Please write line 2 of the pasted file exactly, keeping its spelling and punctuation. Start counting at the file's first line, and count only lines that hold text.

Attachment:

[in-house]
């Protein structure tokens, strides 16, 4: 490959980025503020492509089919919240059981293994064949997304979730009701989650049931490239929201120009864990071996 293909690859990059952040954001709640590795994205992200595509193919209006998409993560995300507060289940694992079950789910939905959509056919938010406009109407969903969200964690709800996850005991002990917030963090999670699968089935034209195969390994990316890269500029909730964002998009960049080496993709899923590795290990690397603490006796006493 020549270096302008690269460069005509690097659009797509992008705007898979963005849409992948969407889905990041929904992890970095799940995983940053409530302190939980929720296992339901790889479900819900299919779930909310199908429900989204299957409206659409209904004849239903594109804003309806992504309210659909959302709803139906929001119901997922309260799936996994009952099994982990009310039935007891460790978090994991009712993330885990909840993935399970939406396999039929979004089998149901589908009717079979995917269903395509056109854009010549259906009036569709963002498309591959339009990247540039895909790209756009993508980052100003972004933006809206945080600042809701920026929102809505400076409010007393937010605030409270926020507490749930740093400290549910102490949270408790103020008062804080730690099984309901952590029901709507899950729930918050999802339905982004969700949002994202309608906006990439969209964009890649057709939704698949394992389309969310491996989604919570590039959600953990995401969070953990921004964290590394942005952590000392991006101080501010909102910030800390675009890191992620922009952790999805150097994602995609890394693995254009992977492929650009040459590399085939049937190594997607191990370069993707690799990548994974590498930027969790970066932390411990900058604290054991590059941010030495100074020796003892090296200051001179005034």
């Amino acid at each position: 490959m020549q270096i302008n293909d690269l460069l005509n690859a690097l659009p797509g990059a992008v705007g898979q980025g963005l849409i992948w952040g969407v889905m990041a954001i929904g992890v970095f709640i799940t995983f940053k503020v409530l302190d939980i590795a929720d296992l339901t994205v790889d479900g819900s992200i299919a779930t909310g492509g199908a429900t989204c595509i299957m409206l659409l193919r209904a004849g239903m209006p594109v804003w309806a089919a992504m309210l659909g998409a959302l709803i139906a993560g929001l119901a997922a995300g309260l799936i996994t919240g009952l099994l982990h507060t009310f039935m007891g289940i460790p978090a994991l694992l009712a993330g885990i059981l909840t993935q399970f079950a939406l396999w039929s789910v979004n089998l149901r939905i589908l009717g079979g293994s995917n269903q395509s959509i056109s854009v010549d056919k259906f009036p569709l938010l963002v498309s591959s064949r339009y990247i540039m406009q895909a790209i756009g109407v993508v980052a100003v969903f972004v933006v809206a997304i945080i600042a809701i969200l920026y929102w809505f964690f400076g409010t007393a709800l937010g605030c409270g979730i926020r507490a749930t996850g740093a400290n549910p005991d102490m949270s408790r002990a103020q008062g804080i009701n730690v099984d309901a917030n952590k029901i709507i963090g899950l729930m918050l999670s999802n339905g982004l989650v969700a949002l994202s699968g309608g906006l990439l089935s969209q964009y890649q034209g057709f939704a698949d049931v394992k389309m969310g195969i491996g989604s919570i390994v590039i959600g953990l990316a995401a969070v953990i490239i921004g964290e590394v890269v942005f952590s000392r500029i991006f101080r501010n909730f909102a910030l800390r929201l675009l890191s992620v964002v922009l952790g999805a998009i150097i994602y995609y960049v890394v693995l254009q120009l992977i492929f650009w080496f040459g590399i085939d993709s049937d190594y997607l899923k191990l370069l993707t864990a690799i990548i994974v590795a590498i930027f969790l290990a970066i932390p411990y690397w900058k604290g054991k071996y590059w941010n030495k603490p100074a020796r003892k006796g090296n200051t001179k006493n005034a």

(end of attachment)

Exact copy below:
């Protein structure tokens, strides 16, 4: 490959980025503020492509089919919240059981293994064949997304979730009701989650049931490239929201120009864990071996 293909690859990059952040954001709640590795994205992200595509193919209006998409993560995300507060289940694992079950789910939905959509056919938010406009109407969903969200964690709800996850005991002990917030963090999670699968089935034209195969390994990316890269500029909730964002998009960049080496993709899923590795290990690397603490006796006493 020549270096302008690269460069005509690097659009797509992008705007898979963005849409992948969407889905990041929904992890970095799940995983940053409530302190939980929720296992339901790889479900819900299919779930909310199908429900989204299957409206659409209904004849239903594109804003309806992504309210659909959302709803139906929001119901997922309260799936996994009952099994982990009310039935007891460790978090994991009712993330885990909840993935399970939406396999039929979004089998149901589908009717079979995917269903395509056109854009010549259906009036569709963002498309591959339009990247540039895909790209756009993508980052100003972004933006809206945080600042809701920026929102809505400076409010007393937010605030409270926020507490749930740093400290549910102490949270408790103020008062804080730690099984309901952590029901709507899950729930918050999802339905982004969700949002994202309608906006990439969209964009890649057709939704698949394992389309969310491996989604919570590039959600953990995401969070953990921004964290590394942005952590000392991006101080501010909102910030800390675009890191992620922009952790999805150097994602995609890394693995254009992977492929650009040459590399085939049937190594997607191990370069993707690799990548994974590498930027969790970066932390411990900058604290054991590059941010030495100074020796003892090296200051001179005034």